Donja R. Amour.
PHILADELPHIA CREAM: Philadelphia Theater Company announced that Donja R. Love is the first recipient of the new Terrence McNally Award. This year’s award was open to writers born, raised, or currently living in Philadelphia, with central PTC themes that McNally’s pieces grapple with – queer identity, social justice, and the transformative power of art – in their research. Love will receive a $ 5,000 cash prize, development advice and dramaturgical support for his new play, What will become of all this beauty?
“Donja Love has written an unwavering, sprawling epic featuring intricately detailed characters who are so hungry you find yourself trying to breathe for them,” PTC Artistic Director Paige Price said in a statement. “What will become of all this beauty? beautifully and painfully revisits the hopelessly inhumane management of AIDS in the United States of the 1980s. ”
PTC was in conversation with McNally and her husband, producer Tom Kirdahy, about reactivating the award before McNally’s death in March 2020 due to complications from COVID-19. The renewed award received 65 nominations which were reviewed by two juries of local theater artists, led by PTC resident artist Jeffrey Page. Kirdahy joined the process to judge the 11 finalists. Three other screenwriters received special recognition for their submissions: Paige Zubel was named finalist and PTC Fellow in Drama Writing for In fact, honestly, I’m fucking gonna die, and Jarrett McCreary and Lori Felipe-Barkin both received Honorable Mentions for their work.
“Terrence McNally was unwavering in his quest to uncover the truth and create a gentler space for the marginalized,” Love said in a statement. “The same can be said for black people living with HIV and those who have died from an AIDS-related illness. We know our lives matter; we also know that our stories matter too. Access and resources, which are seldom available to us, are important in our stories told. As I win this award, I can’t help but think that Terrence McNally’s legacy and the theater community are in agreement. For this I am deeply grateful.
Other finalists for the Terrence McNally Award were Nikki Brake-Sillá, Lee Edward Colston II, Rachel Graf Evans, LM Feldman, Griffin Horn, Erlina Ortiz and Bruce Walsh. Panelists included Ang Bey, Lauren Davenport, Walter DeShields, Neal Gupta, J. Hernandez, Heather Helsinky, Alix Rosenfield, Ed Sobel, Kahil A.Wyatt, Kenny Zhou and Angel Chasco in the first round. The final panel consisted of Carrie Chapter, Santino DeAngelo, Jacqueline Goldfinger, Tom Kirdahy, Jeffrey Page, Paige Price, Gayle Smith and A. Zell Williams (former McNally Prize winner).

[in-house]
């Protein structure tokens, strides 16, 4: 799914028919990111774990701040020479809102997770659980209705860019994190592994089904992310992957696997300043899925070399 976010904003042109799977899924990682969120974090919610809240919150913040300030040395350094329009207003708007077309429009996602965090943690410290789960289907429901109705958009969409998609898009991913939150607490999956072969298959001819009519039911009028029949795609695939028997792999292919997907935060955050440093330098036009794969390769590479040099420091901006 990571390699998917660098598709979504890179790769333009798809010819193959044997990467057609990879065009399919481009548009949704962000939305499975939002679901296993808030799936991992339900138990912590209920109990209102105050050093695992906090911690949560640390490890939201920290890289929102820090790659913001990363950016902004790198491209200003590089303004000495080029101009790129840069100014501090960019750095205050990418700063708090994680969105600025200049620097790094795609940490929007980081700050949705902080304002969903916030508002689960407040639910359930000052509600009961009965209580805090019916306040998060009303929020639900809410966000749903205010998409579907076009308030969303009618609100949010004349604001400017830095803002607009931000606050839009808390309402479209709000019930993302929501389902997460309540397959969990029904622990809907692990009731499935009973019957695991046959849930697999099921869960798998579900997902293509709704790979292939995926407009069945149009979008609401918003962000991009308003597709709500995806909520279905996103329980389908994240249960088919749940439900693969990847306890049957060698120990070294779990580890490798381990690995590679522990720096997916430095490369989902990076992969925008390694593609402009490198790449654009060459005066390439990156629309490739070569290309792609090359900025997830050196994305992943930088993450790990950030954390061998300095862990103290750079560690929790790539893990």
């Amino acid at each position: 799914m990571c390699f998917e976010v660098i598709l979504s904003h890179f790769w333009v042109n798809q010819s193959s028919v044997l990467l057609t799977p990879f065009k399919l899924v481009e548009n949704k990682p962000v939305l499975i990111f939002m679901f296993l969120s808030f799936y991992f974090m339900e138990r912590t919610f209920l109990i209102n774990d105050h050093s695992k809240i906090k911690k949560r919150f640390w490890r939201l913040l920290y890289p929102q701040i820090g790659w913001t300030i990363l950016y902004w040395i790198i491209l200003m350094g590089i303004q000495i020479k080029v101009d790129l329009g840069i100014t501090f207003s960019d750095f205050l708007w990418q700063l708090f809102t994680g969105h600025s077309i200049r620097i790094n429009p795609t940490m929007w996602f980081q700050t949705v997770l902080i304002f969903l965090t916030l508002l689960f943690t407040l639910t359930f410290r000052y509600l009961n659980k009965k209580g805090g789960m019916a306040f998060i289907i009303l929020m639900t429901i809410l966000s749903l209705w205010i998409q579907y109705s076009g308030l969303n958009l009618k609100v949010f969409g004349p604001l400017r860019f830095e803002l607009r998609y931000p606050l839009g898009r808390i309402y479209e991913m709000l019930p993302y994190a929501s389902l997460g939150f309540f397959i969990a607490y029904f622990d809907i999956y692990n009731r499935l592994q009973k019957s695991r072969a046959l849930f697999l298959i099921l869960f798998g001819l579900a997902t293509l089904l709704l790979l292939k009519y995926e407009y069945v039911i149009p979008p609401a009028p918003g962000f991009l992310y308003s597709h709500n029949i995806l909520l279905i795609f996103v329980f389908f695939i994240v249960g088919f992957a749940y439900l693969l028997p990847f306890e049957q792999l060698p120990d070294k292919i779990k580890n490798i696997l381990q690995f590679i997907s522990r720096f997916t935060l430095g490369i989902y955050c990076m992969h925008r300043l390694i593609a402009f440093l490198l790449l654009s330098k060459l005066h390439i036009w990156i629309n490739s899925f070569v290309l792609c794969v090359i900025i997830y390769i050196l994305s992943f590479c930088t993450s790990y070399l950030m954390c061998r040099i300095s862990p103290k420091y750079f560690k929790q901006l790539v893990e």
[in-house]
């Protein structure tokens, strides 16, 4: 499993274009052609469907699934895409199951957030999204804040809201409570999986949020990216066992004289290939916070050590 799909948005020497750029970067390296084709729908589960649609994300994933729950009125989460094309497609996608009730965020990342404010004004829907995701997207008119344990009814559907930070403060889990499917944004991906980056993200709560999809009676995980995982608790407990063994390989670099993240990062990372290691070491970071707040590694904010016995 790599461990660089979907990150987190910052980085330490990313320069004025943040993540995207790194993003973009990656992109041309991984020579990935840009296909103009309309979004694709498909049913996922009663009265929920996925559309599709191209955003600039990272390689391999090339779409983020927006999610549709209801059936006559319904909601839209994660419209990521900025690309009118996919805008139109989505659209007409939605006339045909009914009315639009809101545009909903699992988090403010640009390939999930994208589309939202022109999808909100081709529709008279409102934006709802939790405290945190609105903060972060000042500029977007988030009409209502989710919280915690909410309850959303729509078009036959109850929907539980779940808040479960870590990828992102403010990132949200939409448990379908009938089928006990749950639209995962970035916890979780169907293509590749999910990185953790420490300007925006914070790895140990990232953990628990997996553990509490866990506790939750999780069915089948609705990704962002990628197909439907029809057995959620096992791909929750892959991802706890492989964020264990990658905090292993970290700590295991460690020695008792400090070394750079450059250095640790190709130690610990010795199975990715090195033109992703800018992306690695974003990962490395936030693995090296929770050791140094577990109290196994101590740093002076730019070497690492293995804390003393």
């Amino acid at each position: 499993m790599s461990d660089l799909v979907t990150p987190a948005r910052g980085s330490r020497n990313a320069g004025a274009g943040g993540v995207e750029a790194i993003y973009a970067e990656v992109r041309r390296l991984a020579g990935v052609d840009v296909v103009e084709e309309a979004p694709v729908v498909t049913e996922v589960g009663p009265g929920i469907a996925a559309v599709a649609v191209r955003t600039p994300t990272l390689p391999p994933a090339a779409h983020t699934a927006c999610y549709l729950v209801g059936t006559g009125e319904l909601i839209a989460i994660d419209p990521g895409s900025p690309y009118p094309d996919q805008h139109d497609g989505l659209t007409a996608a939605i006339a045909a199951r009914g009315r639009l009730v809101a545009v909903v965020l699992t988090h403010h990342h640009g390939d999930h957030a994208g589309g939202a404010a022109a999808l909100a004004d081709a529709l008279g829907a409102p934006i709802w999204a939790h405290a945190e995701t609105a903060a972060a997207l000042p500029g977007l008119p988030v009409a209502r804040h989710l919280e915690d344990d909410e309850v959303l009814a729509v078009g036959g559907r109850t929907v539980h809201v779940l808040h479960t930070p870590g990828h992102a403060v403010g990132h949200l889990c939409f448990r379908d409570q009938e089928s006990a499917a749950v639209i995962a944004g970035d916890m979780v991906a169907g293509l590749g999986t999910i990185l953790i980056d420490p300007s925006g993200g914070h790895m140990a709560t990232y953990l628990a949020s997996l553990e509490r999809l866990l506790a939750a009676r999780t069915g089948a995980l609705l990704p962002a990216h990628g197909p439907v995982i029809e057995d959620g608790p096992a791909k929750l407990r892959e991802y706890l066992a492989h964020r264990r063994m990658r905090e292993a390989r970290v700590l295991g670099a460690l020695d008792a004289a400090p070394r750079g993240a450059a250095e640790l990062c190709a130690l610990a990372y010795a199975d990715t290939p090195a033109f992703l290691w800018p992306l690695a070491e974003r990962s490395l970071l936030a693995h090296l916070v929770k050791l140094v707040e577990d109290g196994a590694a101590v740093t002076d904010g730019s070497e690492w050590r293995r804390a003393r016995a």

“I am constantly struggling with the idea of judging one person’s art versus another person’s art,” resident artist Page said in a statement. “I have not succeeded in fully reconciling such a concept. I believe that reading a script, or participating in an artistic performance, is a sacred matter of the first order. It represents an opportunity to travel to new worlds and find out something different about the way life works on us. It is a gift to glimpse how another human being imagines the world through the poetic and the explicit. As I read the scripts and the submission materials that came with them to my apartment, I cried, laughed, charged myself, and expanded my ways of being prescribed. Over 60 playwrights have told me and the 2021 Terrence McNally Prize jury their most precious words; for this I am grateful.
The Terrence McNally New Play Award was originally designed to recognize each year a new play that celebrates themes in the work of McNally, McNally and Kirdahy having approved the selected recipient of PTC’s shortlist. Kirdahy has expressed a desire to continue participating in the award in the future.
Donja R. Love (he / him / her) is black, gay, HIV positive and successful. Hailing from southwest Philly, his work examines the forced absurdity of the lives of those who identify as black, queer and HIV positive – a diverse intersection filled with compelling stories that challenge the heteronormative and white supremacist structures of American culture. He is the recipient of the First Langston Hughes Antonyo Prize, the Helen Merrill Prize, the Laurents / Hatcher Prize and the Princess Grace Playwriting Award. Other accolades include the Lark’s Van Lier New Voices Scholarship, the Playwrights Realm Writing Scholarship, and the Philadelphia Adult Grand Slam Poetry Champion. He is the co-founder of The other’s project, an organization that helps build community and give visibility, through art and advocacy, to LGBTQ + people of color. He is also the creator of Write It Out, a playwright program for writers living with HIV. The games include soft, tender (MCC), one in two (The New Group), Fireflies (Atlantic Theater Company), Sugar in our wounds (Nominations from the Manhattan Theater Club, Lucille Lortel and Outer Critics Circle), and The exchange. He sits on the Lark Board of Directors and is a member of the People’s Theater Project Arts Council. He graduated from the Lila Acheson Wallace American Playwrights Program at the Juilliard School.
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